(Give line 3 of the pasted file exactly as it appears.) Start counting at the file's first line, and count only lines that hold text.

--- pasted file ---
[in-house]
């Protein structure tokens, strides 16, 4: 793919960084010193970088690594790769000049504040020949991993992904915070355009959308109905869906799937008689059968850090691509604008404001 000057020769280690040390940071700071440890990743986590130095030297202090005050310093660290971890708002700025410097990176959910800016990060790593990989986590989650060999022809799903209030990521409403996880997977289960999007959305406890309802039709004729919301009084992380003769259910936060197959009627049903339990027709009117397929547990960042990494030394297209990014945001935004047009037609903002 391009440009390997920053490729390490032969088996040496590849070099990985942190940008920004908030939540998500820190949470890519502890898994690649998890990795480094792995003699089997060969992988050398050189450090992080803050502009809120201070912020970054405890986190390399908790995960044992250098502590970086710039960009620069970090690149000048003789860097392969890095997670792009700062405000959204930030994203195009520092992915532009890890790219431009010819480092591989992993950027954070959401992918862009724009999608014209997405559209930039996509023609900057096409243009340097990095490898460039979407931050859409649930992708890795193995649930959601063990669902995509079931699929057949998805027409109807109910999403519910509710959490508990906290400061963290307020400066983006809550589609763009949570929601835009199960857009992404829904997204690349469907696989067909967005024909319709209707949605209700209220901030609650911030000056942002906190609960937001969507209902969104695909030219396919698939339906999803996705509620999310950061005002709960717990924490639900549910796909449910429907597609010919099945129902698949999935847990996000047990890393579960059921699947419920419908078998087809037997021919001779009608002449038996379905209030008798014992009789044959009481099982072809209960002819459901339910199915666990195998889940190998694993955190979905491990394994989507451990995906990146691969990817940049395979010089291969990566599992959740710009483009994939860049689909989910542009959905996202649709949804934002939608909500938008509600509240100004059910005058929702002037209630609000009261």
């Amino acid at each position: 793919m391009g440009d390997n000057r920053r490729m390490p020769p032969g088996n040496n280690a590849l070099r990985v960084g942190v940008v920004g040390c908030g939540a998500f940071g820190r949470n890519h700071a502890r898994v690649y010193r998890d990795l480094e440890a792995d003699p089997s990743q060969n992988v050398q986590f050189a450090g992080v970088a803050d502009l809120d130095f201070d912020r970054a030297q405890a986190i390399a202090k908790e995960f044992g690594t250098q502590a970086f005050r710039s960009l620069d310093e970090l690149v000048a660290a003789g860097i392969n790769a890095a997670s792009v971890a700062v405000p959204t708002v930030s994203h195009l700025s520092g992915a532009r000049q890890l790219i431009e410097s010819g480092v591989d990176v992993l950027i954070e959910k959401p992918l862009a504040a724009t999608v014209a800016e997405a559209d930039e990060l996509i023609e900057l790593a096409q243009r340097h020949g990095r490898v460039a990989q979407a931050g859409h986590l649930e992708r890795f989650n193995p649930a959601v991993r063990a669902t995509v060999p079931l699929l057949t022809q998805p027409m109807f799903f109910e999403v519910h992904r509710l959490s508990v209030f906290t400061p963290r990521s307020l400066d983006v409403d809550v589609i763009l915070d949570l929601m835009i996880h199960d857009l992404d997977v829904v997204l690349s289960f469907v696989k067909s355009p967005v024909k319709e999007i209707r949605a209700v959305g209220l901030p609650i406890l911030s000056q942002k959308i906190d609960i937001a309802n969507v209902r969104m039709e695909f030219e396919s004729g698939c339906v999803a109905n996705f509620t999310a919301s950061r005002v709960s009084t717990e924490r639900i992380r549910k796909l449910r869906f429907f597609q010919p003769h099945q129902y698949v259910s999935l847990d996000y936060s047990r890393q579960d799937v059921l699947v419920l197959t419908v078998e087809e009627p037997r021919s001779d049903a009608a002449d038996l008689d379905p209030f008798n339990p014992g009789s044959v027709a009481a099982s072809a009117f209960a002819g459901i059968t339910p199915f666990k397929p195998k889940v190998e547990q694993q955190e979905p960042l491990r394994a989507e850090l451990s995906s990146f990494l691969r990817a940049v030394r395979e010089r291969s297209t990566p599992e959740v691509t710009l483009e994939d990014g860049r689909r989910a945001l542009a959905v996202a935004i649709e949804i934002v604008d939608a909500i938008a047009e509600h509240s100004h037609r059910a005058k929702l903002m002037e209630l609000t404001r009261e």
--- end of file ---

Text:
């Amino acid at each position: 793919m391009g440009d390997n000057r920053r490729m390490p020769p032969g088996n040496n280690a590849l070099r990985v960084g942190v940008v920004g040390c908030g939540a998500f940071g820190r949470n890519h700071a502890r898994v690649y010193r998890d990795l480094e440890a792995d003699p089997s990743q060969n992988v050398q986590f050189a450090g992080v970088a803050d502009l809120d130095f201070d912020r970054a030297q405890a986190i390399a202090k908790e995960f044992g690594t250098q502590a970086f005050r710039s960009l620069d310093e970090l690149v000048a660290a003789g860097i392969n790769a890095a997670s792009v971890a700062v405000p959204t708002v930030s994203h195009l700025s520092g992915a532009r000049q890890l790219i431009e410097s010819g480092v591989d990176v992993l950027i954070e959910k959401p992918l862009a504040a724009t999608v014209a800016e997405a559209d930039e990060l996509i023609e900057l790593a096409q243009r340097h020949g990095r490898v460039a990989q979407a931050g859409h986590l649930e992708r890795f989650n193995p649930a959601v991993r063990a669902t995509v060999p079931l699929l057949t022809q998805p027409m109807f799903f109910e999403v519910h992904r509710l959490s508990v209030f906290t400061p963290r990521s307020l400066d983006v409403d809550v589609i763009l915070d949570l929601m835009i996880h199960d857009l992404d997977v829904v997204l690349s289960f469907v696989k067909s355009p967005v024909k319709e999007i209707r949605a209700v959305g209220l901030p609650i406890l911030s000056q942002k959308i906190d609960i937001a309802n969507v209902r969104m039709e695909f030219e396919s004729g698939c339906v999803a109905n996705f509620t999310a919301s950061r005002v709960s009084t717990e924490r639900i992380r549910k796909l449910r869906f429907f597609q010919p003769h099945q129902y698949v259910s999935l847990d996000y936060s047990r890393q579960d799937v059921l699947v419920l197959t419908v078998e087809e009627p037997r021919s001779d049903a009608a002449d038996l008689d379905p209030f008798n339990p014992g009789s044959v027709a009481a099982s072809a009117f209960a002819g459901i059968t339910p199915f666990k397929p195998k889940v190998e547990q694993q955190e979905p960042l491990r394994a989507e850090l451990s995906s990146f990494l691969r990817a940049v030394r395979e010089r291969s297209t990566p599992e959740v691509t710009l483009e994939d990014g860049r689909r989910a945001l542009a959905v996202a935004i649709e949804i934002v604008d939608a909500i938008a047009e509600h509240s100004h037609r059910a005058k929702l903002m002037e209630l609000t404001r009261e």